Nontraditional ways of doing business gaining momentum
New forms of businesses and emerging industries have great potential and will soon be able to match the traditional economic engines in China, Premier Li Keqiang said in a message of encouragement after visiting two e-commerce plants in Henan province.
It is the second time in two weeks that the premier has soothed concerns about the Chinese economy amid downward pressure. When meeting global corporate leaders earlier this month, he said there are ups and downs in the growth of the Chinese economy, but the momentum is still upbeat.
Li De, deputy manager of Jumei International Holding, a US-listed Chinese e-commerce company, said sales surged to 1.2 billion yuan ($188 million) in the first half of this year after the central government approved a bonded area in Zhengzhou, capital of Henan, to carry out cross-border e-commerce trade.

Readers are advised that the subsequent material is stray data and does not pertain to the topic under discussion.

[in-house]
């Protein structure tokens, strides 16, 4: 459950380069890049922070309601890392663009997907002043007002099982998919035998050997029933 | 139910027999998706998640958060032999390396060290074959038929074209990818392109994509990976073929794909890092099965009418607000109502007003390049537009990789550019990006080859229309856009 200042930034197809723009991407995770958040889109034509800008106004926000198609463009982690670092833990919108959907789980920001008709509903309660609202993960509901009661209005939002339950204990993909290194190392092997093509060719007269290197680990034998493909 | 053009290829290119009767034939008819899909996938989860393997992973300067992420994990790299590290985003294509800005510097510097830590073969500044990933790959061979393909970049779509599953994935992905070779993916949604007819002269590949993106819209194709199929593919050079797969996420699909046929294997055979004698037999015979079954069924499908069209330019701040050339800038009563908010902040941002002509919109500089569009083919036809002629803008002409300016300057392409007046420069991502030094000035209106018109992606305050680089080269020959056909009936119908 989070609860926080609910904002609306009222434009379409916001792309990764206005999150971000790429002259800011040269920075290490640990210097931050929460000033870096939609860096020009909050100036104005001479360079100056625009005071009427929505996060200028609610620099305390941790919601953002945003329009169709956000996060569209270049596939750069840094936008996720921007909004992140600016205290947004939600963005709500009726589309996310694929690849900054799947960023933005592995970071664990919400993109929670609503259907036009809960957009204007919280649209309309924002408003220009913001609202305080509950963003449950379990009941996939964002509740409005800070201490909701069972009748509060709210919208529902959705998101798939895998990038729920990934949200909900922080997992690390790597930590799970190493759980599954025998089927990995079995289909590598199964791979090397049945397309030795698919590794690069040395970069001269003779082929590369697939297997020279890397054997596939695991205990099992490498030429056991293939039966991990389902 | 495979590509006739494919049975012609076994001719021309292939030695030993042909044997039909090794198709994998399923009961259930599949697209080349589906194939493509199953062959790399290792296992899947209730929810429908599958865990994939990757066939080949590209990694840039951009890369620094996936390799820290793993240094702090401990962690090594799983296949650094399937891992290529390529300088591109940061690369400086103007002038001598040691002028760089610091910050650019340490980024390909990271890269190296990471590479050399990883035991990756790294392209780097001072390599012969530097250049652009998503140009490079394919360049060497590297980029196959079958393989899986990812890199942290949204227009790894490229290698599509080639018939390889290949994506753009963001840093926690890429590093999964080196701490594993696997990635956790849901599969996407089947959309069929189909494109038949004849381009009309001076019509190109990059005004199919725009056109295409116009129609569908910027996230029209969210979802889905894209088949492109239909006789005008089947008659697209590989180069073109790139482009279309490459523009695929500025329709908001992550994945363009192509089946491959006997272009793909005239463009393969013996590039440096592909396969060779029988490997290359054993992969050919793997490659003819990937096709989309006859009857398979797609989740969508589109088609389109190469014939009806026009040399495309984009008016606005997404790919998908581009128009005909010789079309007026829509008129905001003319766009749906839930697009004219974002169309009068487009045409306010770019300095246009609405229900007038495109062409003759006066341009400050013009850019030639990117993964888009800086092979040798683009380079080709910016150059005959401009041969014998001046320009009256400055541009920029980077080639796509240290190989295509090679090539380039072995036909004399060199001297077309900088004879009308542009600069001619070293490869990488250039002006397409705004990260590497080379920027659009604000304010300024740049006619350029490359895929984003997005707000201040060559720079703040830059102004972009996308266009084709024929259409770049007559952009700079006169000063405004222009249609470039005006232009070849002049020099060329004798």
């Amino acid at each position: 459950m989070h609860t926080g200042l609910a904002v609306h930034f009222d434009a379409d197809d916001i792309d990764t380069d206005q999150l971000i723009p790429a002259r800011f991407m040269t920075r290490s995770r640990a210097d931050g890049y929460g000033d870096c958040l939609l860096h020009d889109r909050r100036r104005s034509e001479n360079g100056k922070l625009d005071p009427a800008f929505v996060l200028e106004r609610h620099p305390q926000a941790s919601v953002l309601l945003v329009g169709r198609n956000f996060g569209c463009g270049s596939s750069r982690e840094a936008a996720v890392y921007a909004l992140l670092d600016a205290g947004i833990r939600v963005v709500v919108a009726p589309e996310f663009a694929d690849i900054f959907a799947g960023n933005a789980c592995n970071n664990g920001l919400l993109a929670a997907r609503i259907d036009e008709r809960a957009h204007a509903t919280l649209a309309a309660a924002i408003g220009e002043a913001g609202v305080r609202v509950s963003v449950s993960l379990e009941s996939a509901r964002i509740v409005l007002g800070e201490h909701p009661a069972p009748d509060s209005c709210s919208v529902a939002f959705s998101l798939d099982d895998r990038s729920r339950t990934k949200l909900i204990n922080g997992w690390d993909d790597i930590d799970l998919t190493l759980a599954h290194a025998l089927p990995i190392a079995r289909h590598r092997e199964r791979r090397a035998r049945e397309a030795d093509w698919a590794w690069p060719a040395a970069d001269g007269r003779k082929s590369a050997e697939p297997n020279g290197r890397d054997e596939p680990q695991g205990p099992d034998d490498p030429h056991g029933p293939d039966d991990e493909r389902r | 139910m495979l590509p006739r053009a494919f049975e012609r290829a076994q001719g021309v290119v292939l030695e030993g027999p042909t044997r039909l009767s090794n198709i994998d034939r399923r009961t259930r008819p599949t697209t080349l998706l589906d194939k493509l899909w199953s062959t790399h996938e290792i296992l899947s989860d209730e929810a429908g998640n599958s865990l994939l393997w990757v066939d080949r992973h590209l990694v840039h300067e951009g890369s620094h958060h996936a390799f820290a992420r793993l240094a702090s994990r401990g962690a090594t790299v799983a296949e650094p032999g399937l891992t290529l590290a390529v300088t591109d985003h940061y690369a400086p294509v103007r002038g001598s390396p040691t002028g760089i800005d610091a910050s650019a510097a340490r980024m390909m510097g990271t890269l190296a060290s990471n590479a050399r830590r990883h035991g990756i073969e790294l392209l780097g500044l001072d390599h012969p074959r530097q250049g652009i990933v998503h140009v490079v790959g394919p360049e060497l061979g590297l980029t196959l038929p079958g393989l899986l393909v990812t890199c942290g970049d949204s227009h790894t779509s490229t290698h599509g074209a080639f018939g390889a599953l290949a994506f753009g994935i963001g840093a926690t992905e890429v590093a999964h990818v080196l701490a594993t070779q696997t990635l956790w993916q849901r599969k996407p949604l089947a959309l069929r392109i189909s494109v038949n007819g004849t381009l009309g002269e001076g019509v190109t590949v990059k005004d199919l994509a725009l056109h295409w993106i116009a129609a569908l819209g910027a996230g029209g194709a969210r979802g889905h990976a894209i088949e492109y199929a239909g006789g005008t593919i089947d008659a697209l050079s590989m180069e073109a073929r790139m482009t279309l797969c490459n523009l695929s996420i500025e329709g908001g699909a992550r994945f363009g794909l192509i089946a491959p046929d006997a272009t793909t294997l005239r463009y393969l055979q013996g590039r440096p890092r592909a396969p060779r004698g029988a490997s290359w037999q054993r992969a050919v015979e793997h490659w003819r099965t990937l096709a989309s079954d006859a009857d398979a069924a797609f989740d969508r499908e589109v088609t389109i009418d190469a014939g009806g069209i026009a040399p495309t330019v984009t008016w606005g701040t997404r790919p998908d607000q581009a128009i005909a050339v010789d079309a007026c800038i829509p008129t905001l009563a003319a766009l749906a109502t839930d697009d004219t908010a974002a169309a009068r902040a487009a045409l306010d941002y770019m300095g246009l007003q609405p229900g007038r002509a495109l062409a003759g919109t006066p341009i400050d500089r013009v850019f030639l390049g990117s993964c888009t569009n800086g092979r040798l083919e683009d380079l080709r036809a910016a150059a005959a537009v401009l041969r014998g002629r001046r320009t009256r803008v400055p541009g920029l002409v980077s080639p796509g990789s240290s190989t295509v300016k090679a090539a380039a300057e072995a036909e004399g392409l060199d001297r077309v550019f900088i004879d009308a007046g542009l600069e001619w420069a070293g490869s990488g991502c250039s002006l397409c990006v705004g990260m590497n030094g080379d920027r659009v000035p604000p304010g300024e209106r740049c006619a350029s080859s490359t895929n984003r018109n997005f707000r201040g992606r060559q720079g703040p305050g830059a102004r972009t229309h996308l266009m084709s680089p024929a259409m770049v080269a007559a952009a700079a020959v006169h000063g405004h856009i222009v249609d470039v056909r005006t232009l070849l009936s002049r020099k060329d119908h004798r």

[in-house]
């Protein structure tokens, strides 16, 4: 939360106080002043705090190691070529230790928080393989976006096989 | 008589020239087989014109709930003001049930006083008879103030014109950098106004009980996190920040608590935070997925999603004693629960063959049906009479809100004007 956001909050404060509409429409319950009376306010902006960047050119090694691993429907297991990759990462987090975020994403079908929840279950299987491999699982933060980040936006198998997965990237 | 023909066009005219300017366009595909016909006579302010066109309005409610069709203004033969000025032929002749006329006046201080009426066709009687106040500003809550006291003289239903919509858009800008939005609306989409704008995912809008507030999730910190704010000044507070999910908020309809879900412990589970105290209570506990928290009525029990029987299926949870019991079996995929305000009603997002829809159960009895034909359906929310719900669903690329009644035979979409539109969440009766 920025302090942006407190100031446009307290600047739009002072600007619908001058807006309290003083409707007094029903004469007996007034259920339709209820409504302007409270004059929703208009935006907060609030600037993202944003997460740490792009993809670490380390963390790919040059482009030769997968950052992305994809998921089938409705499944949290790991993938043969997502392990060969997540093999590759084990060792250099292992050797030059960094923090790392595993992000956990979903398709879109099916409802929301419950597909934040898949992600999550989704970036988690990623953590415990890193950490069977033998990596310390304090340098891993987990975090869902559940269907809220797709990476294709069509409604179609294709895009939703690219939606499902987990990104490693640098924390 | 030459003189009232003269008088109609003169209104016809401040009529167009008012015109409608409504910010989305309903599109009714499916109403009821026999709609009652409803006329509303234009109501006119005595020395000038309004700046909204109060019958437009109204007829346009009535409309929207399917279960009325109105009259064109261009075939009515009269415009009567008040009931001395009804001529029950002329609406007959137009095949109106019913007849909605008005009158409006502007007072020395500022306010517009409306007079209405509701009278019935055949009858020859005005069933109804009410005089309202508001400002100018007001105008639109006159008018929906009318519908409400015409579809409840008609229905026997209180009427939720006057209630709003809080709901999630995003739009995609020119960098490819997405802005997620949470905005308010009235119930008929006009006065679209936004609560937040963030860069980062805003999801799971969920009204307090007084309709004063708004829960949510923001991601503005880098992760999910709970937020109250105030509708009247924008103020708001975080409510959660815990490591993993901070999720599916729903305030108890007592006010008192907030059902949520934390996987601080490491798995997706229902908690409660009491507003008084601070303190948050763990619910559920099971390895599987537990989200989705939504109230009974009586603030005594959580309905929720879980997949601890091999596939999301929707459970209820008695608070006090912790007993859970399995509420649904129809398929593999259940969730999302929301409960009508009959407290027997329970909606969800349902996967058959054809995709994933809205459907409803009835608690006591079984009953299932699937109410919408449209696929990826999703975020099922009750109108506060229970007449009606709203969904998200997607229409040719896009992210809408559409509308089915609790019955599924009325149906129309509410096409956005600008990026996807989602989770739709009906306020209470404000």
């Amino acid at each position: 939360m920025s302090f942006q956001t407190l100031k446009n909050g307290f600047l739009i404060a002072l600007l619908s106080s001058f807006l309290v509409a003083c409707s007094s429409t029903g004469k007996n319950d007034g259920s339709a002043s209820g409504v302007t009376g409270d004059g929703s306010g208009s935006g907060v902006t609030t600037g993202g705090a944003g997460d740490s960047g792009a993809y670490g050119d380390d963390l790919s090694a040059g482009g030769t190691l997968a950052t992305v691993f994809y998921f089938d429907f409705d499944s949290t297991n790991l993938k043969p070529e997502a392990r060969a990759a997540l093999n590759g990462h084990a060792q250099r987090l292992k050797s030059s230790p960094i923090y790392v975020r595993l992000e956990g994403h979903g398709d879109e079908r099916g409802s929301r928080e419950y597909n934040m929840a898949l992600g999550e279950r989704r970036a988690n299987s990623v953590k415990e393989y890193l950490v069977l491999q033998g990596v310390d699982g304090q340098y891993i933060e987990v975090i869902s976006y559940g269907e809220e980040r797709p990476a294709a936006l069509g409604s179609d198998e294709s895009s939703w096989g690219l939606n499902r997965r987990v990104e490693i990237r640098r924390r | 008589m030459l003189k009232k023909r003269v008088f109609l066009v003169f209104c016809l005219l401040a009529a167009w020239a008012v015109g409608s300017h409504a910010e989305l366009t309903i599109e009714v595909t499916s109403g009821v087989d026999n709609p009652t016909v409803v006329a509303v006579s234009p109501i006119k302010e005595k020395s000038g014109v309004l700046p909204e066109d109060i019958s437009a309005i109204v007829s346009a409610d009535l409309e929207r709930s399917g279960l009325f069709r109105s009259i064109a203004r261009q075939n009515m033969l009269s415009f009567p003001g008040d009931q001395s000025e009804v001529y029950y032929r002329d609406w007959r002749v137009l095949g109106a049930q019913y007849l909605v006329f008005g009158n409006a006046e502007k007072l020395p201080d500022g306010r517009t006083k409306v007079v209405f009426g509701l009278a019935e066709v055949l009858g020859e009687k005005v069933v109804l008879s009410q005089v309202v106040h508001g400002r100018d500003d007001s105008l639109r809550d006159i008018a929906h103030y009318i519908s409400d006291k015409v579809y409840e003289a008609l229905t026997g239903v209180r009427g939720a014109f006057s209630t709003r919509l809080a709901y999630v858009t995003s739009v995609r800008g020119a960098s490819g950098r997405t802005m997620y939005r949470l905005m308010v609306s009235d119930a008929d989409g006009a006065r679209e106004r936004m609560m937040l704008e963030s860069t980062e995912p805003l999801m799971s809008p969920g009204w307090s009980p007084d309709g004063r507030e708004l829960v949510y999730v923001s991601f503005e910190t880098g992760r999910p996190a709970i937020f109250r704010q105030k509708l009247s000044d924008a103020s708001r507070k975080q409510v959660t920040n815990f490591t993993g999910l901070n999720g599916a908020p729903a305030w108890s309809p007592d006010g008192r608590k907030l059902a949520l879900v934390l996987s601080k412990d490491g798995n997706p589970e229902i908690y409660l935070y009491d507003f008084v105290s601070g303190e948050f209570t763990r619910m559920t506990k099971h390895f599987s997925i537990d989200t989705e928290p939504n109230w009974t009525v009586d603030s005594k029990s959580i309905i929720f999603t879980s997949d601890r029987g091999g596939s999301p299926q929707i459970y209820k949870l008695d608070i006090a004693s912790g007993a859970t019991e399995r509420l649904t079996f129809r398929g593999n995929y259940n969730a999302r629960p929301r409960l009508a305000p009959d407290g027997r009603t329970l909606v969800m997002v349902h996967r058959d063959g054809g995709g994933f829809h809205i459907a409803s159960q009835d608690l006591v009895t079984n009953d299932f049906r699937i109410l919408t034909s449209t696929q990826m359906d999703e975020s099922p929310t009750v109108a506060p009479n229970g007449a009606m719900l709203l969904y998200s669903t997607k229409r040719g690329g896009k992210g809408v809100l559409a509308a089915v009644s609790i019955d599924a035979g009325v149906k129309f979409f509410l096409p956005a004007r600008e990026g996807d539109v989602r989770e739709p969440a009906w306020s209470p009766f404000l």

He said the company’s revenues would multiply their value many times over through knock-on effects in related industries such as logistics and packaging.
Jumei is one of the companies in the Henan Bonded Logistics Center, the first cross-border e-commerce pilot in Central China. The center set up an online-to-offline shopping center in 2012 to encourage the development of cross-border e-commerce. The O2O business model uses an online presence to attract customers into a physical store.
Xu Ping, general manager of the commodity center, said cooperation platforms with overseas governments have been set up to attract well-known overseas brands.
“In this way, we guarantee the genuineness and traceability of our products,” she said.
Xu said local governments have streamlined the customs and quarantine procedures to shorten the time from port to customer.
“Customs clearance procedures have been shortened from one or two days to 2 minutes.
“Our revenues in the first three months after opening have surged to more than 80 million yuan, more than the total revenues of the other five pilots in China,” she said.
“The three factors in the development of cross-border e-commerce are demand, logistics and labor cost, and it’s why the industry enjoys a stronger momentum in Central and Western China than the coastal area.